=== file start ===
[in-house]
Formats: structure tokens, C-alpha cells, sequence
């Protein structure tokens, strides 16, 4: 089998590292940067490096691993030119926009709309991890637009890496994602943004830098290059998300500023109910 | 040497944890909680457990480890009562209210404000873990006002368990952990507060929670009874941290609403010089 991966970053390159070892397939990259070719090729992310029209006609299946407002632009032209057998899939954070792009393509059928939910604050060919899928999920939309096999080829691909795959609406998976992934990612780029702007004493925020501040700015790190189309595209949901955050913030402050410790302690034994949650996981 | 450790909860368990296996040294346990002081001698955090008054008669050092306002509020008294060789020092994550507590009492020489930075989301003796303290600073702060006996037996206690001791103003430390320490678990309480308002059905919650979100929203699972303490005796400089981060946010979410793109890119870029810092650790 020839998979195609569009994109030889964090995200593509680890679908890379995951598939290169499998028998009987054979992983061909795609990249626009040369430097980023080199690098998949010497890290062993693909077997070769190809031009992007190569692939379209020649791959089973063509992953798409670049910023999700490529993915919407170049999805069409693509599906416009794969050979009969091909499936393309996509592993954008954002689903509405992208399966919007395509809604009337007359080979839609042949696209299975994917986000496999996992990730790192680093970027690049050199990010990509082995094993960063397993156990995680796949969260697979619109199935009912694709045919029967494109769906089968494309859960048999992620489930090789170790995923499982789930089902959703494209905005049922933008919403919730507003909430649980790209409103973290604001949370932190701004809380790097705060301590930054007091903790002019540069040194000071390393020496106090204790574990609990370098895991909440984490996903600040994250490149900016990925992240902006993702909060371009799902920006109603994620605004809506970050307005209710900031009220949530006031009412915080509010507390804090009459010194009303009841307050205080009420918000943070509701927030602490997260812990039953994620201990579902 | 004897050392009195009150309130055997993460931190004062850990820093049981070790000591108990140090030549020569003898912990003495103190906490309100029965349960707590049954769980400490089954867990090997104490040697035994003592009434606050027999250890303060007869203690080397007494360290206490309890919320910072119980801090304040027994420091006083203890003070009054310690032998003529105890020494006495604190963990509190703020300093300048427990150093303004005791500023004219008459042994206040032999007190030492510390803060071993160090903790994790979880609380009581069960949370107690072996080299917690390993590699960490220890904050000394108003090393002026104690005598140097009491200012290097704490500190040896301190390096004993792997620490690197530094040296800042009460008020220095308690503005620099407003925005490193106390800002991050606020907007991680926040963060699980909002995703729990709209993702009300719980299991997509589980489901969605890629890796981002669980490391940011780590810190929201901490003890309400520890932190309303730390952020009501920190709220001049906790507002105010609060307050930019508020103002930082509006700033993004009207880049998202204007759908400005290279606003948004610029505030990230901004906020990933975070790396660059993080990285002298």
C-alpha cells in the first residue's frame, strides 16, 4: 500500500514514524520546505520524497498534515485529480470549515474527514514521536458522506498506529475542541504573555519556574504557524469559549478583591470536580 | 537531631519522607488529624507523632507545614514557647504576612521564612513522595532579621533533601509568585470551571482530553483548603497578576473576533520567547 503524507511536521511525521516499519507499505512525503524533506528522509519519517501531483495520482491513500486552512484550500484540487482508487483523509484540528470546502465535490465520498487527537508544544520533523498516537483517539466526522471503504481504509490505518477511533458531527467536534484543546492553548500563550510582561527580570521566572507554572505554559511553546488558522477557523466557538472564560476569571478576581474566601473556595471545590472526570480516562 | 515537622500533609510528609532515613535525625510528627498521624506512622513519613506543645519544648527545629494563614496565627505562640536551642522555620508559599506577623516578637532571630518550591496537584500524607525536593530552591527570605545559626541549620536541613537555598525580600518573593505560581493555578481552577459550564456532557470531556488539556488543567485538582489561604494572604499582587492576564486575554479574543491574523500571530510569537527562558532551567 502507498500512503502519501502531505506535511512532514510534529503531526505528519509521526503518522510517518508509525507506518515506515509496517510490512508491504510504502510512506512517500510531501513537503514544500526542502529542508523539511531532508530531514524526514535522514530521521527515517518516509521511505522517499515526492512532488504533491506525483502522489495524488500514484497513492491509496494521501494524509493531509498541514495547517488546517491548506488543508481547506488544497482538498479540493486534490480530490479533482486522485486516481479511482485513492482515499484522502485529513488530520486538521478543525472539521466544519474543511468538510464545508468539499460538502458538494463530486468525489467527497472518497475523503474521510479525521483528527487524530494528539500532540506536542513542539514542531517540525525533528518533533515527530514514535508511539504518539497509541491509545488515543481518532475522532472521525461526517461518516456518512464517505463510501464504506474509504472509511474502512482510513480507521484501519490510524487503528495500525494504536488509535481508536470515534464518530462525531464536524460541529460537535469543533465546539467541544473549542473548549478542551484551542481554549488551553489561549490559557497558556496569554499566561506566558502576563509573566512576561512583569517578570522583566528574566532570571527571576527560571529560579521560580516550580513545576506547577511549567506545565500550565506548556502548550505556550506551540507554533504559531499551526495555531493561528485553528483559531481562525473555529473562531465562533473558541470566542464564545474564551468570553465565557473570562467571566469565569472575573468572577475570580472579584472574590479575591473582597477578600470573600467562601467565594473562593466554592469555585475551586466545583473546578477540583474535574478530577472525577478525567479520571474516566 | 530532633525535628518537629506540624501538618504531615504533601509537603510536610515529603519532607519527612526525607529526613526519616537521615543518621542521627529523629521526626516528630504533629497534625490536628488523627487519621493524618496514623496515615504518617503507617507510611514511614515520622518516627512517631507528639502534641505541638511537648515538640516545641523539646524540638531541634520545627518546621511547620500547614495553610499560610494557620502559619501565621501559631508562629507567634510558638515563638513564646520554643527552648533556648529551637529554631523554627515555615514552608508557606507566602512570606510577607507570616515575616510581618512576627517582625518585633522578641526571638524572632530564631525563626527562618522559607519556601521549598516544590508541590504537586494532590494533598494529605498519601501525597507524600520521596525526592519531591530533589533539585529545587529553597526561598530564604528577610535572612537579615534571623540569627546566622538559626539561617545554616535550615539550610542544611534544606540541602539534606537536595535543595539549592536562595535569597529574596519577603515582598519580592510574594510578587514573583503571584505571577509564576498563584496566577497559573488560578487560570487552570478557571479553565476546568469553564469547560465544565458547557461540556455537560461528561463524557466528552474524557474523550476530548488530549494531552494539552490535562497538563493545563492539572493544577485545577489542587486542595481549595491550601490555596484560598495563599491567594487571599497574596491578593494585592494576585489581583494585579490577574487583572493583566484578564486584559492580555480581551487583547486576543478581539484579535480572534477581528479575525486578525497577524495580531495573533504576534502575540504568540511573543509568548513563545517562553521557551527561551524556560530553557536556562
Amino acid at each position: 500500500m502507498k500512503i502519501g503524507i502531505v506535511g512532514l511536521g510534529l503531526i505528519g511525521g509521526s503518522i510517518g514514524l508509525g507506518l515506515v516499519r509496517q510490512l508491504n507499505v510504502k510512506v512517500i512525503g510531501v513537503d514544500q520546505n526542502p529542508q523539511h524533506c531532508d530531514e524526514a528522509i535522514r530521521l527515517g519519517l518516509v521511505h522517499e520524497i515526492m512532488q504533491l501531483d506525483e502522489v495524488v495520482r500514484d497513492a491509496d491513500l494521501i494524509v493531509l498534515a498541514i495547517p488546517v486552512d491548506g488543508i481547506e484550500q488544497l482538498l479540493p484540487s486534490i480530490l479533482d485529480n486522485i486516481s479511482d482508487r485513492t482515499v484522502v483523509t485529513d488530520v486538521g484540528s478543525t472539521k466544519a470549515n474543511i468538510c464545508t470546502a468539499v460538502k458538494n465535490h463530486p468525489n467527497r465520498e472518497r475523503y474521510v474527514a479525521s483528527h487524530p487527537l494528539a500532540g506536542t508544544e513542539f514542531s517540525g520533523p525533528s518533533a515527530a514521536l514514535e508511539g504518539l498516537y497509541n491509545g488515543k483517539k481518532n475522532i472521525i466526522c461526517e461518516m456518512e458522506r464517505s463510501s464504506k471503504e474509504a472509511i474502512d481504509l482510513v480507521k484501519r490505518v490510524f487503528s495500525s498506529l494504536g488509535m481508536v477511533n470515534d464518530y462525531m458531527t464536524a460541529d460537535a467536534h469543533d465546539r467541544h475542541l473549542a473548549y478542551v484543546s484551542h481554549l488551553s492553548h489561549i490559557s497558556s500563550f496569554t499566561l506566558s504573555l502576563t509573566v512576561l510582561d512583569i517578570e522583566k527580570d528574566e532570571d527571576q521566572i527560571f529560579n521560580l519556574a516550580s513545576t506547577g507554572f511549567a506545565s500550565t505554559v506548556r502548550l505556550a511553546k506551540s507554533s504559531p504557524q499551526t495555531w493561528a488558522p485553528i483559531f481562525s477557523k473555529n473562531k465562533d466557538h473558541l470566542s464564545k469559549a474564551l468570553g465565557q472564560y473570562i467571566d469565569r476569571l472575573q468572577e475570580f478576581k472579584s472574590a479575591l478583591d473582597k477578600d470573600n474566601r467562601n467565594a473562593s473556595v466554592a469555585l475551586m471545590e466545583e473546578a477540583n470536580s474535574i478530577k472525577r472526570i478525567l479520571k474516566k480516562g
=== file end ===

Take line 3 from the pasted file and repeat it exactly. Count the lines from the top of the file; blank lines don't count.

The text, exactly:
């Protein structure tokens, strides 16, 4: 089998590292940067490096691993030119926009709309991890637009890496994602943004830098290059998300500023109910 | 040497944890909680457990480890009562209210404000873990006002368990952990507060929670009874941290609403010089 991966970053390159070892397939990259070719090729992310029209006609299946407002632009032209057998899939954070792009393509059928939910604050060919899928999920939309096999080829691909795959609406998976992934990612780029702007004493925020501040700015790190189309595209949901955050913030402050410790302690034994949650996981 | 450790909860368990296996040294346990002081001698955090008054008669050092306002509020008294060789020092994550507590009492020489930075989301003796303290600073702060006996037996206690001791103003430390320490678990309480308002059905919650979100929203699972303490005796400089981060946010979410793109890119870029810092650790 020839998979195609569009994109030889964090995200593509680890679908890379995951598939290169499998028998009987054979992983061909795609990249626009040369430097980023080199690098998949010497890290062993693909077997070769190809031009992007190569692939379209020649791959089973063509992953798409670049910023999700490529993915919407170049999805069409693509599906416009794969050979009969091909499936393309996509592993954008954002689903509405992208399966919007395509809604009337007359080979839609042949696209299975994917986000496999996992990730790192680093970027690049050199990010990509082995094993960063397993156990995680796949969260697979619109199935009912694709045919029967494109769906089968494309859960048999992620489930090789170790995923499982789930089902959703494209905005049922933008919403919730507003909430649980790209409103973290604001949370932190701004809380790097705060301590930054007091903790002019540069040194000071390393020496106090204790574990609990370098895991909440984490996903600040994250490149900016990925992240902006993702909060371009799902920006109603994620605004809506970050307005209710900031009220949530006031009412915080509010507390804090009459010194009303009841307050205080009420918000943070509701927030602490997260812990039953994620201990579902 | 004897050392009195009150309130055997993460931190004062850990820093049981070790000591108990140090030549020569003898912990003495103190906490309100029965349960707590049954769980400490089954867990090997104490040697035994003592009434606050027999250890303060007869203690080397007494360290206490309890919320910072119980801090304040027994420091006083203890003070009054310690032998003529105890020494006495604190963990509190703020300093300048427990150093303004005791500023004219008459042994206040032999007190030492510390803060071993160090903790994790979880609380009581069960949370107690072996080299917690390993590699960490220890904050000394108003090393002026104690005598140097009491200012290097704490500190040896301190390096004993792997620490690197530094040296800042009460008020220095308690503005620099407003925005490193106390800002991050606020907007991680926040963060699980909002995703729990709209993702009300719980299991997509589980489901969605890629890796981002669980490391940011780590810190929201901490003890309400520890932190309303730390952020009501920190709220001049906790507002105010609060307050930019508020103002930082509006700033993004009207880049998202204007759908400005290279606003948004610029505030990230901004906020990933975070790396660059993080990285002298």